Flying Machine Arena

A state-of-the-art platform for motion control research.

The Flying Machine Arena offers a safe, controlled sandbox environment allowing the testing and validation of mobile robots. Thanks to its large size, it allows the testing of fast-paced motions, be it on the ground or in the air. The Flying Machine Arena offers ideal conditions to test novel concepts thanks to a high-precision localization system, high-performance radio links, easy-to-use software structure, and safety nets enclosing the space.

The Space

The Flying Machine Arena consists of a 10x10x10m³ indoor space, with an additional control room attached to it. Nets on three sides and a transparent reinforced glass wall create an enclosed volume where autonomous vehicles can operate without endangering the surrounding space. The floor of the space is covered in impact-absorbing foam, reducing the damage incurred during crashes.


The Flying Machine Arena is used in a range of projects carried out at the Institute for Dynamic Systems and Control and other research laboratories.

A thin safety net can be installed at the bottom of the space for testing high-risk, high-speed maneuvers such as flips, etc. A typical “hard crash” in the FMA means simply retrieving the vehicle from the safety net and resetting it.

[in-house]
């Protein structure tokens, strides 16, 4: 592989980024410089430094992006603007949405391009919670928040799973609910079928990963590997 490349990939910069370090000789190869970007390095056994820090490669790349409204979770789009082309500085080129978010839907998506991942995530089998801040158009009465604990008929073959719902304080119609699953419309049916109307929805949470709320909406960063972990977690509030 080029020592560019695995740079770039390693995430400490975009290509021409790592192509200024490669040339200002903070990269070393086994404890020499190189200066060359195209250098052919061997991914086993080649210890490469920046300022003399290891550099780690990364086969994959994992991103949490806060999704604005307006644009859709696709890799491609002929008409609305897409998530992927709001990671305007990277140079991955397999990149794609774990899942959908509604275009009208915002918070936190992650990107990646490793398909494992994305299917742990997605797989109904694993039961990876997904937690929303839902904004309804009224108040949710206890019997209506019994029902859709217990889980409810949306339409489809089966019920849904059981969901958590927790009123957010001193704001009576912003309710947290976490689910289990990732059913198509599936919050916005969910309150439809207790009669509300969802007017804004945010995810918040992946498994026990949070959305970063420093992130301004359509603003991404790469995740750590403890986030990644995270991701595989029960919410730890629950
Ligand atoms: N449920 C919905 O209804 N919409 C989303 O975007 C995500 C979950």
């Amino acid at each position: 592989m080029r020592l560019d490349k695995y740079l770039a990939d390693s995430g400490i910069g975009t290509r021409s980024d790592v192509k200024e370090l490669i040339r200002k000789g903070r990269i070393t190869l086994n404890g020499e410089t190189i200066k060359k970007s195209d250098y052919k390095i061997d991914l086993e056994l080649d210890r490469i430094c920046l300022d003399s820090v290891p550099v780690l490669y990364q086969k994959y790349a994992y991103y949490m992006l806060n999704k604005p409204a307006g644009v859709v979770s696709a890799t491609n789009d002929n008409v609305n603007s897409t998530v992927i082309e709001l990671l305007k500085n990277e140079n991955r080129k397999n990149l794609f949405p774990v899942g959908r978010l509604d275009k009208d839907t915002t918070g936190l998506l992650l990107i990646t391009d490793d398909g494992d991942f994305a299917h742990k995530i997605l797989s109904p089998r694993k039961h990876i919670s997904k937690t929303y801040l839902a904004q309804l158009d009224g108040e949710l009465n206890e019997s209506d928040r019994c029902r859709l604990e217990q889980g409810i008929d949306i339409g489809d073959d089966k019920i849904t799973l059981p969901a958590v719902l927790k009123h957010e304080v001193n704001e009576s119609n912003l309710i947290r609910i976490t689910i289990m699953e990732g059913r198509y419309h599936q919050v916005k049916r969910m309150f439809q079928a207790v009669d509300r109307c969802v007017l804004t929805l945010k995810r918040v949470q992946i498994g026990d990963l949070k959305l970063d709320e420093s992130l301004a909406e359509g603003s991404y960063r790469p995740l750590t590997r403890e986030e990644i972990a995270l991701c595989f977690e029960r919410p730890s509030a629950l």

Quadrotor Vehicles

Most research in the Flying Machine Arena uses a fleet of quadrotor vehicles. These vehicles are based on the ‘Hummingbird’ quadrotor made by Ascending Technologies.

We have replaced the on-board controls by custom-made electronics developed at our institute. This allows greater control over the vehicle’s dynamics, faster motion, and the ability to develop controllers that directly control the vehicle motors.

Charging Platforms

The state of charge of the batteries in quadrotor vehicles is monitored, and vehicles can land on charging platforms and recharge the batteries without human intervention.

Motion Capture System

Eight cameras mounted on the ceiling above the space provide millimeter-accuracy localization information at 200Hz or greater for any retro-reflective markers in the space. We use a state-of-the-art commercial motion capture system from Vicon.

The unique vertical dimension of the Flying Machine Arena means that the normal procedure for calibrating the motion capture volume is no longer practical (after all, who wants to be seen walking around with a 10m calibration wand?). At the same time, the large baseline between the cameras and the large typical camera-object distances mean that even small camera pose changes lead to rapid localization degradation. To help with these issues we’ve developed an automated procedure where a quadrotor flies around the space, automatically calibrating the motion capture volume.


The extensive physical infrastructure and hardware is complemented by specialized support software tools and libraries. These include a modular, platform-independent process framework, standardized components, a unified communication scheme with logging and playback, a distributed parameter system, visualization tools and a common support library.

Source: ETH Zurich

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